3 Keys To A Successful Design Project
A lot of small business owners know they need good design. The issue is they don't know where to start and it can become overwhelming.
Is it going to be expensive?
Am I going to like the finished product?
Will this person be easy to work with?
As someone who has worked on both ends of the designer-client relationship, I understand the hesitation to get started.
But as scary as it may seem, there are a few things that you can do to get the most out of the process and get a positive result.
Focus on goals
The first thing you can do in order to ensure your project runs smoothly is to focus on the goals of your project.
By doing this you and the designer are able to really narrow down and get to the heart of what the project is about.
The quickest way to get a project off course is for both party not to be clear on exactly what is expected.
For example, you don't want the designer creating a logo geared towards middle aged adults if your business focuses on young adults and teenagers.
By setting a good foundation based on the project's goals both you and the designer will have a better understanding of what's expected going forward.
Have clear deadlines
The old saying goes, you’re dead if you miss a deadline. Thank God for most people this isn’t true. It’s easy to overlook this aspect of the design process but it’s really important for both parties.
The designer needs to make sure they meet deadlines when materials are due, but just as important, the client needs to meet their deadlines.
It only takes missing a deadline once to see the domino effect it has on the rest of a project.
Missing just one deadline by a few days can end up pushing a project back weeks and months depending on people's schedules.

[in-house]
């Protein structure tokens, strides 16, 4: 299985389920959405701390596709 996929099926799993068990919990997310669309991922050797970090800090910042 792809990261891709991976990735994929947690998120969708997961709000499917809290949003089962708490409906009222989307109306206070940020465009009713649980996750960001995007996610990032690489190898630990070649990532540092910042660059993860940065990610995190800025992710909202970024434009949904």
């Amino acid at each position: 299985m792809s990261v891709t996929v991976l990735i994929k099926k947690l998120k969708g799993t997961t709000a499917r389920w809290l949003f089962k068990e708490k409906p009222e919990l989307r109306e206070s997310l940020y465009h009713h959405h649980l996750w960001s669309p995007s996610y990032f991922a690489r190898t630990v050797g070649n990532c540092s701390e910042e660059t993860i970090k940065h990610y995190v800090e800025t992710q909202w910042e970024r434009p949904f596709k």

We all knew that kid in school who would use the excuse that he "didn't know when the project was due." Don't be that kid.
That why it’s so important to schedule out these deadlines before the project begins. It holds both parties accountable and also eliminates any excuses for not knowing when things were suppose to be delivered.
Give the right kind of feedback
The best thing you can do when giving feedback is to focus on the goals of the project.
I’m in several business and design Facebook groups and always have a hard time when people post images of logo concepts they received from a designer and are looking for feedback.
This is tough because besides some design/layout feedback I can't give constructive criticism without first knowing some background on the company’s goals and audience. Sure I could just tell them what I like, but I might not be the audience their trying to reach.
Another thing to keep in mind when giving feedback is to limit the number the cooks in the kitchen.
I’ve worked on several projects before when everything was running smoothly until a client got the opinion of someone who wasn’t invested in the company and didn’t know the scope of the project. All they knew was that they weren’t so crazy about the color and it was all of a sudden back to the drawing board.
This is why it's so important if you're getting feedback from anyone (ideally you are the one who can make the sole decision) it should be someone invested in your project who knows the goals and aspirations of the business.